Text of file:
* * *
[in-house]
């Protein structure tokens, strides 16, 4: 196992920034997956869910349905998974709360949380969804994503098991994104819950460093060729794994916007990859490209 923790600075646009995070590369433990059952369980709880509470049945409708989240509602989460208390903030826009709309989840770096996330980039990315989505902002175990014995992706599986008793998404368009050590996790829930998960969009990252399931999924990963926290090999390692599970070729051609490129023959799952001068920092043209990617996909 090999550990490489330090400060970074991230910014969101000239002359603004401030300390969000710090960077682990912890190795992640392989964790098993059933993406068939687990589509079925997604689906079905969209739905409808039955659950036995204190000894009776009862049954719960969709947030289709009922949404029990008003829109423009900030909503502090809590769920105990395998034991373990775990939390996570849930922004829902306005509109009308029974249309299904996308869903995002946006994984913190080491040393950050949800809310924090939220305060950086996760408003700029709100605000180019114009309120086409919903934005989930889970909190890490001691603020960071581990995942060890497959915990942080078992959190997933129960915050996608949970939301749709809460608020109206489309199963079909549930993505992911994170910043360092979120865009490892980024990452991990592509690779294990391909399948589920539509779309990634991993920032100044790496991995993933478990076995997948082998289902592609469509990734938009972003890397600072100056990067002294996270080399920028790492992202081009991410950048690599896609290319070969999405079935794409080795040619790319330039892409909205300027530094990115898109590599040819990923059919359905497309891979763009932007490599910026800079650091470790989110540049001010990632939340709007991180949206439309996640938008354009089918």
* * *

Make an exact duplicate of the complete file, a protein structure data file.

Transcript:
[in-house]
């Protein structure tokens, strides 16, 4: 196992920034997956869910349905998974709360949380969804994503098991994104819950460093060729794994916007990859490209 923790600075646009995070590369433990059952369980709880509470049945409708989240509602989460208390903030826009709309989840770096996330980039990315989505902002175990014995992706599986008793998404368009050590996790829930998960969009990252399931999924990963926290090999390692599970070729051609490129023959799952001068920092043209990617996909 090999550990490489330090400060970074991230910014969101000239002359603004401030300390969000710090960077682990912890190795992640392989964790098993059933993406068939687990589509079925997604689906079905969209739905409808039955659950036995204190000894009776009862049954719960969709947030289709009922949404029990008003829109423009900030909503502090809590769920105990395998034991373990775990939390996570849930922004829902306005509109009308029974249309299904996308869903995002946006994984913190080491040393950050949800809310924090939220305060950086996760408003700029709100605000180019114009309120086409919903934005989930889970909190890490001691603020960071581990995942060890497959915990942080078992959190997933129960915050996608949970939301749709809460608020109206489309199963079909549930993505992911994170910043360092979120865009490892980024990452991990592509690779294990391909399948589920539509779309990634991993920032100044790496991995993933478990076995997948082998289902592609469509990734938009972003890397600072100056990067002294996270080399920028790492992202081009991410950048690599896609290319070969999405079935794409080795040619790319330039892409909205300027530094990115898109590599040819990923059919359905497309891979763009932007490599910026800079650091470790989110540049001010990632939340709007991180949206439309996640938008354009089918």